NE2019 P2: Creative Pedagogies of Climate Change



Panel 2: Creative Pedagogies of Climate Change

“Implementing Environmental Ethnomusicology Curriculum in Music Department Obafemi Awolowo University, Ile-Ife Nigeria”

Olusegun Stephen Titus (Lecturer, Obafemi Awolowo University, Nigeria)

“The Ecopoesis Project: Advocating Logics of Future Coexistence”

Adam Marcus (Associate Professor of Architecture, California College of the Arts), Leslie Carol Roberts (Professor and Chair of MFA Writing, California College of the Arts), and Chris Falliers (Associate Professor of Architecture, California College of the Arts)

“The Role of Philosophers in Climate Change””

Eugene Chislenko (Assistant Professor of Philosophy, Temple University)

“Applying Systems Thinking to Address the Climate Crisis” (Part 1)

Daniel Fernandez, (California State University, Monterey Bay)

“Applying Systems Thinking to Address the Climate Crisis” (Part 2)

Daniel Fernandez, (California State University, Monterey Bay)

19 replies
  1. cslown says:

    @Adam, @Leslie, and @ Chris Ecopoesis is a brilliant conceptualization of ecological storytelling. In reflecting on your three keys words, “resist, remain, and retreat,” I am wondering about the intersection of sound with respect to exploring systems of language making and representation to engage emerging ecological change. The resistance to outputs and the emphasis on dialogue was compelling. I was particularly drawn to the atlas or collective vocabulary.

    • adammarcus says:

      Thanks for your comment. Your point about the sound and auditory aspects of language is great, and well-taken. One of the workshop groups (the “Remain” team) put forth a kind of performance piece that involved a spoken word component, in which sound and rhythm and cadence played an important part. But it is true our focus in framing this first workshop was really on written word and images, and I think sound could play a larger part as we move the project forward.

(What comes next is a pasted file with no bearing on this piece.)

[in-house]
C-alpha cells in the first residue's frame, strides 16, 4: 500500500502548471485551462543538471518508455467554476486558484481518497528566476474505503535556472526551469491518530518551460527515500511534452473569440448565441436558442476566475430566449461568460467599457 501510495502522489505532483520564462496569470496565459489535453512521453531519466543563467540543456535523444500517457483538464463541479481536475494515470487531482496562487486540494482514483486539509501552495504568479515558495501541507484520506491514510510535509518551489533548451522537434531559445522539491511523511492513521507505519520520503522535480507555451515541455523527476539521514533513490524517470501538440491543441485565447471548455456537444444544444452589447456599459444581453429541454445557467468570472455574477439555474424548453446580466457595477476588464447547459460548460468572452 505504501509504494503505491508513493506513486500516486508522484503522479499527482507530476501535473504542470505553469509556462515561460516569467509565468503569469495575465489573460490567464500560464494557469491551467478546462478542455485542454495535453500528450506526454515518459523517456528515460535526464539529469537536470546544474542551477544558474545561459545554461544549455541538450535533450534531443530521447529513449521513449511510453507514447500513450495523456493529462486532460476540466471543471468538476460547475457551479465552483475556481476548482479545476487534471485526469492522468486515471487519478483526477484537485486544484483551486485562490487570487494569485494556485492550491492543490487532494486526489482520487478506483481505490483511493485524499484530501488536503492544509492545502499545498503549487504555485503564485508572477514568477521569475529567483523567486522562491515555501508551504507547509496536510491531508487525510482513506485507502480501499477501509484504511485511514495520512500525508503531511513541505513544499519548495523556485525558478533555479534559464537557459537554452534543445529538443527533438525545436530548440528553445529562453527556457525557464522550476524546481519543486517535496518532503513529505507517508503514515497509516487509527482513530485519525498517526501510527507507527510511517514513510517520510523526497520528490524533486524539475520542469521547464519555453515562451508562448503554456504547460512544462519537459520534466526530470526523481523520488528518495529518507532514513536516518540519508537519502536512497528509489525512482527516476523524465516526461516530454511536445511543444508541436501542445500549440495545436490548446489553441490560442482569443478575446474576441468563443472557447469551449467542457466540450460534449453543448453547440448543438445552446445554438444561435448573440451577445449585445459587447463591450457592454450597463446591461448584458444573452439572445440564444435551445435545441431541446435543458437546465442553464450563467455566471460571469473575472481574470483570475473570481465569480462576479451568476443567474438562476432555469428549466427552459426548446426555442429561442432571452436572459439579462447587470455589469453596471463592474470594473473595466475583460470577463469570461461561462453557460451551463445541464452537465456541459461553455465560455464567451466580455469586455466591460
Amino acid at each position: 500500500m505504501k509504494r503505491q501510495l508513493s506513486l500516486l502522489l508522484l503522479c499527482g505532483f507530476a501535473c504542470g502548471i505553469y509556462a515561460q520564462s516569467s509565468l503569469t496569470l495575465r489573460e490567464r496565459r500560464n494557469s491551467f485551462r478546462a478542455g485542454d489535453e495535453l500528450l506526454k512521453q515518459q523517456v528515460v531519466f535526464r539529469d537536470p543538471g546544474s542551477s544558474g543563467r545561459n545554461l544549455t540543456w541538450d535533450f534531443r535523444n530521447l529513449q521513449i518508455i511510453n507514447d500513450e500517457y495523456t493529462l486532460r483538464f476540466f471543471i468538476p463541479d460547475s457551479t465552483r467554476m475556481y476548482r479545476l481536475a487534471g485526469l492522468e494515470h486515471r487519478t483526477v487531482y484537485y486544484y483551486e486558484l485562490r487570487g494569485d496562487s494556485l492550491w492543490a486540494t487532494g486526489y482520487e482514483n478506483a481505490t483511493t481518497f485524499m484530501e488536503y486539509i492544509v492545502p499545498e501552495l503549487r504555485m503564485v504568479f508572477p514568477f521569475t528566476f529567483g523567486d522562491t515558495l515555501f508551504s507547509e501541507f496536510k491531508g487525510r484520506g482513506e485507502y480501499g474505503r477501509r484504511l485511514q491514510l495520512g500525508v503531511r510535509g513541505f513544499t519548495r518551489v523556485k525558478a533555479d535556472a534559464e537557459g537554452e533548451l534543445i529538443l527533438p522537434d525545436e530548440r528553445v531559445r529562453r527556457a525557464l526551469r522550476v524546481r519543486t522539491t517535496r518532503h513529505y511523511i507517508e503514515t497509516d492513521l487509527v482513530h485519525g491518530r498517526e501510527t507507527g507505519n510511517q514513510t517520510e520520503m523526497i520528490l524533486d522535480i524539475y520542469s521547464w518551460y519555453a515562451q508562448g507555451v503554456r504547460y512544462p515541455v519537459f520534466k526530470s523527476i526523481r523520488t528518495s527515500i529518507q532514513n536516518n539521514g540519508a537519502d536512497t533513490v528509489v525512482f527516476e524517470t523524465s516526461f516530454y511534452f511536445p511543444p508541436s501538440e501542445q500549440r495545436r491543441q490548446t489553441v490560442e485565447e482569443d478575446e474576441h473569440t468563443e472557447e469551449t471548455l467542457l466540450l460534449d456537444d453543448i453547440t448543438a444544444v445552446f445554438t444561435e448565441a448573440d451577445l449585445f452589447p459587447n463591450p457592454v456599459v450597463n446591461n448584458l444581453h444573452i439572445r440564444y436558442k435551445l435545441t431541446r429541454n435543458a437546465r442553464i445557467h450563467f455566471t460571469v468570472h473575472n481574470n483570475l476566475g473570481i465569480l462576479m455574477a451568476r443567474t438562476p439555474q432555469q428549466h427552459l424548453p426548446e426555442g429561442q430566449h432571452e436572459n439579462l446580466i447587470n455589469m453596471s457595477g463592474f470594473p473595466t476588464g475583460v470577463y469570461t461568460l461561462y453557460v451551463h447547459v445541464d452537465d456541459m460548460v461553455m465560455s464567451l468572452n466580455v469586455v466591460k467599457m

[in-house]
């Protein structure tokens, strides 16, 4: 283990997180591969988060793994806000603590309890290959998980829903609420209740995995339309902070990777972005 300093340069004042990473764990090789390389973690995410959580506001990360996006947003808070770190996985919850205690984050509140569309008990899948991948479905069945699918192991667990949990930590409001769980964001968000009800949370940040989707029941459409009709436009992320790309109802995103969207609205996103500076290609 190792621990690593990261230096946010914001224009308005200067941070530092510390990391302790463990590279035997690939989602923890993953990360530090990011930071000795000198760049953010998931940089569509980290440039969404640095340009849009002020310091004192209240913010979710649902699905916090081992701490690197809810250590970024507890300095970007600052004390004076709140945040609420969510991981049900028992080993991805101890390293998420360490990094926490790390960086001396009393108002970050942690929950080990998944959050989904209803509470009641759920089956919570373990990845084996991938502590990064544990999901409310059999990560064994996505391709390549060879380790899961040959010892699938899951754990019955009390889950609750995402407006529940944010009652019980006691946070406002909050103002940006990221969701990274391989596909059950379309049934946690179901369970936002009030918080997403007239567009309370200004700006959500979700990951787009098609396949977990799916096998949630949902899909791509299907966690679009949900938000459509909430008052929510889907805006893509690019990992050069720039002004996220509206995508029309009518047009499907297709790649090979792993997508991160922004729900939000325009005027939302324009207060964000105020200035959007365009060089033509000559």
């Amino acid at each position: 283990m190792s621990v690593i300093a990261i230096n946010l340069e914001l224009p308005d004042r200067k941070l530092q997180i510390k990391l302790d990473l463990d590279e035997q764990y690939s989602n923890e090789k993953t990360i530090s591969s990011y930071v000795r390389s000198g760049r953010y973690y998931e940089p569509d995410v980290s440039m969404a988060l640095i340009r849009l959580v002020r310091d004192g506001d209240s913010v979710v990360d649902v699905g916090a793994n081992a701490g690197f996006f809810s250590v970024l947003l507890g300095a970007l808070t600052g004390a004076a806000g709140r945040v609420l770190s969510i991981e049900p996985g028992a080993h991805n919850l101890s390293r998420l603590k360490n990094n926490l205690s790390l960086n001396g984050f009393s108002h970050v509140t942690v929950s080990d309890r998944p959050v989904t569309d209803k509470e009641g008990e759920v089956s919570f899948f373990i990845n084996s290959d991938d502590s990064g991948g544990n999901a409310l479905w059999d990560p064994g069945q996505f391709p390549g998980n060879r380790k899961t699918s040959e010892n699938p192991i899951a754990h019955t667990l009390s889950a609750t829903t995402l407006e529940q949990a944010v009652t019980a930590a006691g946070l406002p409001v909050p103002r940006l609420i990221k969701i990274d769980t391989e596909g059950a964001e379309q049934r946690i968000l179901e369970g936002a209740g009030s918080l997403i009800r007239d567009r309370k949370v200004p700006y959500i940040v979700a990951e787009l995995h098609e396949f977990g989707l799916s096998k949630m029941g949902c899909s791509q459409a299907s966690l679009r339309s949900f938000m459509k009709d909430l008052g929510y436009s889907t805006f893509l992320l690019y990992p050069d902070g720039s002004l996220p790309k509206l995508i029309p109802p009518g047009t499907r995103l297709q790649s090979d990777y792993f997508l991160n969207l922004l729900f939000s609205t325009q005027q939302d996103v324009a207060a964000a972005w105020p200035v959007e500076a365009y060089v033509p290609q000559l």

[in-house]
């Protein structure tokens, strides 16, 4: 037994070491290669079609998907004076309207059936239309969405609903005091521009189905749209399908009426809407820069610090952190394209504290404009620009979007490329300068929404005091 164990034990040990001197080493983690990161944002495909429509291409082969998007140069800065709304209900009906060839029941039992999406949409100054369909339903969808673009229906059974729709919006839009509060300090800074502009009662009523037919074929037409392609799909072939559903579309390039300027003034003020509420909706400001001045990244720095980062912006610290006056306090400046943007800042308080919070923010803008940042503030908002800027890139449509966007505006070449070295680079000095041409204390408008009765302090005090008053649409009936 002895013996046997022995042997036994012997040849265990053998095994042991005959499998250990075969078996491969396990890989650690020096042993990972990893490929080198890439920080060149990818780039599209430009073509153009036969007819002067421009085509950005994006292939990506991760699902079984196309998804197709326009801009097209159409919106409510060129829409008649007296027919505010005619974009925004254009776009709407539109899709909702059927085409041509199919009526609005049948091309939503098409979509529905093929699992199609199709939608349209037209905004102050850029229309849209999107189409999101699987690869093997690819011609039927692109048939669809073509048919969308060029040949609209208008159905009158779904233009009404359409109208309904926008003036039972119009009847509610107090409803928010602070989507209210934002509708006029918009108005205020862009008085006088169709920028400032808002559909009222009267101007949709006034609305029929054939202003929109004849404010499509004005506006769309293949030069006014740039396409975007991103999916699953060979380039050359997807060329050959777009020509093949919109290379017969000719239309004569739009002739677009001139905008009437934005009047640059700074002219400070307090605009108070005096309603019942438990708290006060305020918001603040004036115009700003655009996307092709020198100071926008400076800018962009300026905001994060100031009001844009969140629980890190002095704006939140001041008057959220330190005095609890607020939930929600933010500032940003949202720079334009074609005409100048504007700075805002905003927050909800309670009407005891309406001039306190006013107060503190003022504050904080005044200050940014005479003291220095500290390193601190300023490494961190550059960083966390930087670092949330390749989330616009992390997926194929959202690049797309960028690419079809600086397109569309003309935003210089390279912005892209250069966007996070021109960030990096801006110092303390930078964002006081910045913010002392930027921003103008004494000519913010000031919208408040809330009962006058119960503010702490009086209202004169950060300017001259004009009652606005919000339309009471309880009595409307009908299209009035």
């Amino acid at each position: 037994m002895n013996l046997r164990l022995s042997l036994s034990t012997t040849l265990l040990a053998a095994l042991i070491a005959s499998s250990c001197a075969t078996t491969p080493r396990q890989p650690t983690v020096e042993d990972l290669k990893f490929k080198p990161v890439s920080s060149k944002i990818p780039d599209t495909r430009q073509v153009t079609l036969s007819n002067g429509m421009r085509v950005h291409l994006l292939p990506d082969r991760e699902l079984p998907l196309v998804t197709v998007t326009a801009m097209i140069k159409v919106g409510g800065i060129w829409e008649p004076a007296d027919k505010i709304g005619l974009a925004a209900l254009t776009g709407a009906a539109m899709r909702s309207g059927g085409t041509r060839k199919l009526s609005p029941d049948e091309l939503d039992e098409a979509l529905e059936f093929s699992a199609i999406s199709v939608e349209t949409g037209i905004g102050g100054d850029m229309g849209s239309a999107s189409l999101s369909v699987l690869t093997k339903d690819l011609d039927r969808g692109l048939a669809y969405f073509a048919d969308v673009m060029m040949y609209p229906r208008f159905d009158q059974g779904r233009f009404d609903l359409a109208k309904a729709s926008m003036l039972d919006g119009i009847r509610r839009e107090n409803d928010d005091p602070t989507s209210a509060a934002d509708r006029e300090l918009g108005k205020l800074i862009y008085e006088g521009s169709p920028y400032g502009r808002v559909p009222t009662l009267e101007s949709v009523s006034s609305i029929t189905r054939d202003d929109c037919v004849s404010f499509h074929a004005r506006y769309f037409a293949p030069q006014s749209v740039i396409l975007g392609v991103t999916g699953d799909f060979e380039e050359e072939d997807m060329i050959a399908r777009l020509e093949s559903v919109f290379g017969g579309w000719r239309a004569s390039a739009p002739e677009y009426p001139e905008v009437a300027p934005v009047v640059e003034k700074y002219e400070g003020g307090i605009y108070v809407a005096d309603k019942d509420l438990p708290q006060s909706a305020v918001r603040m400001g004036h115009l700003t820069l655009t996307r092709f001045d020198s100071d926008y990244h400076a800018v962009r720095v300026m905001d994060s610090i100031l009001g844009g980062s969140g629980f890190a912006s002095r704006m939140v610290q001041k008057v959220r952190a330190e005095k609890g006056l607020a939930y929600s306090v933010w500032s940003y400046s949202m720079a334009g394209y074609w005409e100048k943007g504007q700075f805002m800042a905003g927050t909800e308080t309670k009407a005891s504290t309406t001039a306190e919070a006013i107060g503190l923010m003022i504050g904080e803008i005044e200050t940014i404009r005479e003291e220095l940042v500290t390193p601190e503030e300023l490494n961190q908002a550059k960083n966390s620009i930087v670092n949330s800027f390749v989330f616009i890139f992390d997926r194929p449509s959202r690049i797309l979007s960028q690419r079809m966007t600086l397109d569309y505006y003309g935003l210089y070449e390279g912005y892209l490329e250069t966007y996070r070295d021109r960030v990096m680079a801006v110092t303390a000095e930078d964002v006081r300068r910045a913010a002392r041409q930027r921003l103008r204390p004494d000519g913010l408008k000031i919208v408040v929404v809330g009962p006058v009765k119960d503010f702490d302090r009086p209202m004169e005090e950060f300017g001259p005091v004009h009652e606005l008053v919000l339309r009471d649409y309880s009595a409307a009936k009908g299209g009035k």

2. cslown says:

    @Eugene Thank you for your talk. I agree that science is primarily a way of knowing, a particular way of looking at and investigating the world. The central questions of philosophy and science concern what qualifies as science, the reliability of scientific theories, and the ultimate purpose of science. I wrestle with the need for experiential learning. Facilitating a discussion and eliciting student thinking around climate change are critical pedagogies! Yes, theory can inform practice. I appreciated the way you framed the voice of activists “how can you use what you have? where you are? what can you do with your present skill set?”

    • chislenko says:

      Thank you for this comment. I have to say I disagree that the central questions of philosophy all concern science. Many of the central questions of philosophy are ethical questions, about what to do and how to live life. As I try to bring out in my talk, I think one of the key roles philosophers can play is in getting students, and also other people, to ask those questions in productive ways in relation to climate change.

      • cslown says:

        Please forgive the confusion-I was not suggesting that the central questions of philosophy concern only science, rather I was agreeing with you about the philosophy of science. I agree that philosophy encompasses ethics and epistemology. I think your talk addressed surfacing the role of asking questions and eliciting thinking for all. Thank you.

  3. chislenko says:

    Thank you everyone for joining! I’m looking forward to your comments and questions, and to hearing how you think we can best contribute to teaching students and others about climate change.

    • afsmith says: